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Morris Chang's prediction and the Four IDMs that changed their minds

Posted on: 25-Jan-2007

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This is the month that the business model flip-flopped for SoC manufacturers.
First, Texas Instruments stuck a paragraph into an earnings report saying that it would rely on a yet-unnamed foundry partner for its core 32-nm process development.
Then, Freescale Semiconductor said it would join the Fishkill alliance starting at the 32-nm node and rely on the foundry partners that adhere to the Fiskkill-defined “Common Platform.”
Then, yesterday (Jan. 24th), STMicroelectronics said that it, too, would rely on an “industry leading partner” for its core 32-nm process, using the Crolles research center to develop modules on top of that digital foundation, including extensions supporting analog and sensors. This came after STMicro issued a Jan. 16 press release saying that it remained committed to the Crolles alliance and was searching for a replacement for NXP.
A year ago, companies such as Freescale, Philips/NXP, TI, and STMicro were voicing the mantra that manufacturing, design, and process development needed to be closely intertwined. As scaling proceeds,  the major challenge is keeping variability under control, which requires close communications among the engineers developing the design tools, the circuit models, the processes, equipment, and the fab lines. Now, the industry will see whether these four IDMs can move to primarily a foundry manufacturing model that will try to cope with variability.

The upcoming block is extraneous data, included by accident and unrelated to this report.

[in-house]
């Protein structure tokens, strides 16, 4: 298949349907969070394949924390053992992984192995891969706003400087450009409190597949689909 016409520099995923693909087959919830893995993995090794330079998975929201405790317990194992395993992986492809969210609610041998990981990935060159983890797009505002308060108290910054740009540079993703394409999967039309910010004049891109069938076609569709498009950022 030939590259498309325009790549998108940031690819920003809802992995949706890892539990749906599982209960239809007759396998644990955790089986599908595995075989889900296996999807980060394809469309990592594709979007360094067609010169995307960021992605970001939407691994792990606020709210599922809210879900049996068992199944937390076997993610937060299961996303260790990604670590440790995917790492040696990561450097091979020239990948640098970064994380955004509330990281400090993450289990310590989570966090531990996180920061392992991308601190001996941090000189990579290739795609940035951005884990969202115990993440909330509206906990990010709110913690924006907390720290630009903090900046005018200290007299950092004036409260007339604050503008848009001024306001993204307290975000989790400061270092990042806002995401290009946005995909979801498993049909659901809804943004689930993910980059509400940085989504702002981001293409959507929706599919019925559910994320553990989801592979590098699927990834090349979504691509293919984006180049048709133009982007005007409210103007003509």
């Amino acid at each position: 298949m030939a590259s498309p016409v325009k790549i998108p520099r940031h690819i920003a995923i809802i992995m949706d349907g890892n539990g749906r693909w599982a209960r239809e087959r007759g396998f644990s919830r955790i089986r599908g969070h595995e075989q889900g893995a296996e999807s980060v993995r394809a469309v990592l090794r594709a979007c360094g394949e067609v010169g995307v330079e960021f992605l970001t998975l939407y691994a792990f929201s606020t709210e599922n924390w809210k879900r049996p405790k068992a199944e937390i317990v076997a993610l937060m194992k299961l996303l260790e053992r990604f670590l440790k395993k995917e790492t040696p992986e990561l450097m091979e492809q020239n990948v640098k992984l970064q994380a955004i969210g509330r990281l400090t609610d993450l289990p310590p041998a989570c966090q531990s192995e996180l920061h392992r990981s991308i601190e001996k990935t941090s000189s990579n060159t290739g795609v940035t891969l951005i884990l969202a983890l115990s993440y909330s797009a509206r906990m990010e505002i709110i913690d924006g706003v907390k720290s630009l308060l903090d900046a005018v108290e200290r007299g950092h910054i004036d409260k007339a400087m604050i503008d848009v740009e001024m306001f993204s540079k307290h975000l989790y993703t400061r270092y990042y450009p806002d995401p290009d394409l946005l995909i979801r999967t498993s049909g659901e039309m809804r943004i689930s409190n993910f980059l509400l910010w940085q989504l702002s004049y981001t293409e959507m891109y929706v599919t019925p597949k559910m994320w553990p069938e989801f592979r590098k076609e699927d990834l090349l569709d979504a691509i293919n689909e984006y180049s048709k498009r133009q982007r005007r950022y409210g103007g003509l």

These historic business decisions are a recognition that Wall Street and the big private equity firms applaud an emphasis on design, but see manufacturing investments as a boat anchor.
The shift to foundries by these four large IDMs comes just 30 years after Morris Chang founded TSMC. His prediction that fabs would double and quadruple in cost as wafer sizes scaled up has proven true, driving IDMs into the willing arms of the foundries. A $5 billion factory spread among hundreds of customers certainly spreads the financial risk around nicely.
Perhaps 2007 is the year that Morris’s 1986 prediction stands alongside Moore’s Law as the two forces driving the industry.

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About weQuest:
weQuest's are written by G Dan Hutcheson, his career spans more than thirty years, in which he became a well-known as a visionary for helping companies make businesses out of technology. This includes hundreds of successful programs involving product development, positioning, and launch in Semiconductor, Technology, Medicine, Energy, Business, High Tech, Enviorntment, Electronics, healthcare and Business devisions.

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